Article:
Earth Imaging Journal: Remote Sensing, Satellite Images, Satellite Imagery
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A satellite image from about 45 kilometers northwest of Eucla shows a large number of wombat burrows that have been constructed in a claypan depression.

A combination of high-resolution satellite imagery and remote motion-activated cameras is helping South Australian researchers compile the first species-wide mapping of distribution and abundance of the Southern Hairy-Nosed Wombat.

There are three species of wombats: the Southern Hairy-Nosed, Common and Northern Hairy-Nosed Wombat. While the Common Wombat battles a serious mange outbreak and the Northern-Hairy-Nosed recovers from a brush with extinction 20 years ago, the Southern Hairy-Nosed Wombat is thriving, with the population estimated at more than 1 million. This has prompted Mike Swinbourne from the University of Adelaide’s School of Biological Sciences to harness the latest technologies to quantify their numbers.

“I’ve essentially tracked how the population of Southern Hairy-Nosed Wombats has changed since European settlement, and I am looking at the impact in the future of things like climate change and land-use change,” said Swinbourne.

The PhD candidate said wombat burrows were clearly visible on modern satellite pictures, giving him a starting point for the count without leaving his desk.

“We can use Google Earth, Google Maps and other satellite tools to search whole regions, whereas in the old days you’d have to walk the ground—some places were inaccessible so you could never get to them or you’d have to pay for aircraft to fly over, which was prohibitively expensive,” added Swinbourne. “We’ve been trying to work out how many wombats there might be per burrow and that’s where the motion activated cameras come in.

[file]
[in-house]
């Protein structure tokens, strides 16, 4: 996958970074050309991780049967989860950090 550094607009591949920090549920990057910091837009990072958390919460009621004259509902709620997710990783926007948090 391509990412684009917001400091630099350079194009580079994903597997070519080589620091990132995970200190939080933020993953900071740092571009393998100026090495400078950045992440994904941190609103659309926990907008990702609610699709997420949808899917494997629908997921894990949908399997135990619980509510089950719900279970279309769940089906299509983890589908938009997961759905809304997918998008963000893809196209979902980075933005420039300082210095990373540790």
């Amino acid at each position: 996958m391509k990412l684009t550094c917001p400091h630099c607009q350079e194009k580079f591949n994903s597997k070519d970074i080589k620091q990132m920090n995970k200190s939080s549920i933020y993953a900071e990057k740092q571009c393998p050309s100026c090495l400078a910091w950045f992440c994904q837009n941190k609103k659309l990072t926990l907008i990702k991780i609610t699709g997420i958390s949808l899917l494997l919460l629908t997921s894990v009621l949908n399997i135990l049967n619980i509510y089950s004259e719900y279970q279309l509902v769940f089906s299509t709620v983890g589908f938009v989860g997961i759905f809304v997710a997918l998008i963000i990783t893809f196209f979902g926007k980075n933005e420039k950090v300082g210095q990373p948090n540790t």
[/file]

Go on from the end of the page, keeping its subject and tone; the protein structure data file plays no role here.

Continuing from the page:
“We’ve installed them outside warrens all across the country to find out what the wombats are doing, how many animals are using a burrow at any one time or how often they are used.

“Then we can count how many burrows there are, do the calculation, and that gives us a pretty good estimate of the size of the population—there’s about 0.4 wombats per active burrow.”

Swinbourne has also utilized ground penetrating radar, which is more typically used for geophysical research, to map the underground burrows of wombats without disturbing them. He said this had shown some burrows to be complex networks with multiple chambers and a labyrinth of interconnecting tunnels.

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